The light was added to the National Register of Historic Places in 1987 as Minot's Ledge Light.

Old Scituate Light

Marking the entrance to Scituate, Massachusetts Harbor is an octagonally-shaped, obsolete lighthouse. It is relatively short for a lighthouse; only 25-feet tall.  Its flashing light shines 70 feet above sea level.  It was the eleventh lighthouse to be illuminated in the United States.

This lighthouse has stood sentry for more than 200 years.  It was first illuminated in 1811 to help guide ships into Boston Harbor.  Its term of service was interrupted in 1850 when the ill-fated, nearby Minot's Ledge Light went into service.  It renewed its service in 1852 when a storm destroyed its replacement.  Old Scituate Light remained in service until 1860 when construction of the second and the now current Minot's Ledge Light was constructed and put into service. Deactivated for a second time, the condition of the old lighthouse degenerated significantly.  Finally, the government decided to sell off the property and in 1917 the Town of Scituate purchased it.

In 1962, more than a century after its final official service, the Scituate Historical Society took it upon themselves to finance major repairs to the lighthouse.  In 1988, Scituate Light was added to the National Register of Historic Places.  In 1994, it was illuminated again; this time as a privately funded aid to navigation.

Over its more than 200 years of history, many noteworthy incidents have occurred.  Two are worthy of calling to mind here.

During the War of 1812, 21-year-old Rebecca and her 17-year-old sister Abigail, the daughters of lighthouse keeper Simon Bates, were at the lighthouse, accompanied only by their mother.  A contingent of British troops landed nearby.  The girls played martial tunes on their fife and drum causing the British to believe the colonial militia was nearby. The British withdrew their forces without incident.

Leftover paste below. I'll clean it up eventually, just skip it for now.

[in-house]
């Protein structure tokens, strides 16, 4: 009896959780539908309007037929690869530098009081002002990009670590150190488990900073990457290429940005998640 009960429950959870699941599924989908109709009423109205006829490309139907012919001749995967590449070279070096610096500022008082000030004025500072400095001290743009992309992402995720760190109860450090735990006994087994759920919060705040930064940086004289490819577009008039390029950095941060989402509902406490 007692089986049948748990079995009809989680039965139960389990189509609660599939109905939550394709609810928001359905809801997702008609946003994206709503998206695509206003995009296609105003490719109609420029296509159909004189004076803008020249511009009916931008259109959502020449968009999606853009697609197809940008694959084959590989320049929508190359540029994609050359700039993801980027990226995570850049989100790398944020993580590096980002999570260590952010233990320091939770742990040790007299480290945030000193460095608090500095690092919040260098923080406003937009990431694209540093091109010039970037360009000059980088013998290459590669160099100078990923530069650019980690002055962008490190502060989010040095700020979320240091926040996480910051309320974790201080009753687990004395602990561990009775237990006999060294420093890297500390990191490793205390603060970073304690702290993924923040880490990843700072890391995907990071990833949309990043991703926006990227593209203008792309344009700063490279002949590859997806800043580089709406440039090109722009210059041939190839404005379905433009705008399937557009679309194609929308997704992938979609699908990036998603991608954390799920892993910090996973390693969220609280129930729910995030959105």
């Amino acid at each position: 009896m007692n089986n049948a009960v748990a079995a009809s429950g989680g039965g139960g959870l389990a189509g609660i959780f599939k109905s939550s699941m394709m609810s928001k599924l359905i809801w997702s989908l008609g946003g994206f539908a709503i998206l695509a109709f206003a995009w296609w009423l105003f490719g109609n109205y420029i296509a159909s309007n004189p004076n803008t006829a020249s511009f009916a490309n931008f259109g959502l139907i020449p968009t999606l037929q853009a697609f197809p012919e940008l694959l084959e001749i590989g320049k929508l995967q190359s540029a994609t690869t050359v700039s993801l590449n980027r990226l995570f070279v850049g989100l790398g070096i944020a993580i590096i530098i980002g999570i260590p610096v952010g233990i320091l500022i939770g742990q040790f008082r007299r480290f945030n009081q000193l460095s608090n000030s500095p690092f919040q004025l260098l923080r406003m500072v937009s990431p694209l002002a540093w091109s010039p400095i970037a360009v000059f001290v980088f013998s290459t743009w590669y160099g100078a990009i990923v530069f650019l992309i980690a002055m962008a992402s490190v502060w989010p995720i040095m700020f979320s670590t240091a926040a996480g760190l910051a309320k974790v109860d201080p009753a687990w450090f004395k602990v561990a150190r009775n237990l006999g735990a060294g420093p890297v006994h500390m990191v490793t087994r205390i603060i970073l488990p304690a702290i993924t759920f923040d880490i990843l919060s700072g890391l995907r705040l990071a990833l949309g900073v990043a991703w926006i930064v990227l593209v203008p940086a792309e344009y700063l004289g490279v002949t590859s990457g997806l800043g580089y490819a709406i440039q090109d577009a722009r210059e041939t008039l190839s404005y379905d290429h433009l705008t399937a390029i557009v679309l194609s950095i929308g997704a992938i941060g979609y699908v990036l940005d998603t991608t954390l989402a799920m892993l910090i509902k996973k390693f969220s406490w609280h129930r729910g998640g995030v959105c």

In 1956, a major storm drove the Italian freighter Etrusco ashore near the lighthouse.  A successful rescue and harboring of the crew led the community to form the Scituate Etrusco Associates in 1957.  To this day, the association continues to remember the shipwreck by making medical equipment available to those in need.

Occasional tours are available of the lighthouse through the Scituate Historical Society, PO Box 276, Scituate Massachusetts 02066.

Graves Light, Boston, Massachusetts

No, Graves Ledges were not named because of the number of graves on them.  They were named in the 1600s to honor Thomas Graves, vice-admiral of colonial governor Winthrop's Navy.  Graves Ledges are a hazard to ships using a northern approach to Boston Harbor.  

In the earliest part of the 20th century, the construction of a new channel into the harbor included the construction of a lighthouse to help guide the ship safely past the ledges into the Port of Boston.  The 113-foot tall lighthouse, built 1903-05 of granite with walls seven feet thick is the tallest lighthouse protecting the ships approaching Boston Harbor.  Its light is visible 17 miles out to sea.  

Living quarters for the lighthouse keeper are on three different levels in the lighthouse.  The occupants had to climb a 40-foot ladder to reach their first level.  

The Coast Guard automated the light in 1976. A storm destroyed the cable providing electric service to the island. The Coast Guard had solar panels installed and they currently power the light.

A private family has purchased the ledges and the lighthouse and, to the best of their ability, is refurbishing the structure to its original state.  The lighthouse is still active and the Coast Guard still maintains the light.

Graves Light is listed on the National Register of Historic Places in 1987.